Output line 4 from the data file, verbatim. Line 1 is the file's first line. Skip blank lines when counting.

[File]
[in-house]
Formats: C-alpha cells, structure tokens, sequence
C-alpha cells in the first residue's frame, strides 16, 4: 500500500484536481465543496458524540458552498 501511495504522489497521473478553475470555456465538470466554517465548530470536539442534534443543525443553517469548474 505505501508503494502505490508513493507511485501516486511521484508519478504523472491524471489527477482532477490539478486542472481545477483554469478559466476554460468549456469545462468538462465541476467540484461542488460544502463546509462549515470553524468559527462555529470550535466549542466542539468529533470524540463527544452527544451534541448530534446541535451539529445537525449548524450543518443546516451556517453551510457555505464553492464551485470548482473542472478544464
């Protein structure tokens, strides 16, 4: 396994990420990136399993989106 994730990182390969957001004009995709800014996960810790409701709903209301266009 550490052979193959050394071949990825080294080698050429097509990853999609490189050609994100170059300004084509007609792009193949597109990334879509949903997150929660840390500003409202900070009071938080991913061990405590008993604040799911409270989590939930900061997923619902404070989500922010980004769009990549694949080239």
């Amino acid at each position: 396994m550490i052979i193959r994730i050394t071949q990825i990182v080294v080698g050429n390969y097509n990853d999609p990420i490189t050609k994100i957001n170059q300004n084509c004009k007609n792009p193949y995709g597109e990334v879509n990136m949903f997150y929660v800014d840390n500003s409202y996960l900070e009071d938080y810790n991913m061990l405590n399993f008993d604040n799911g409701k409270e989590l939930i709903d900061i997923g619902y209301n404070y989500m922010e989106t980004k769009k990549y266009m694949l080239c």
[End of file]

């Protein structure tokens, strides 16, 4: 396994990420990136399993989106 994730990182390969957001004009995709800014996960810790409701709903209301266009 550490052979193959050394071949990825080294080698050429097509990853999609490189050609994100170059300004084509007609792009193949597109990334879509949903997150929660840390500003409202900070009071938080991913061990405590008993604040799911409270989590939930900061997923619902404070989500922010980004769009990549694949080239």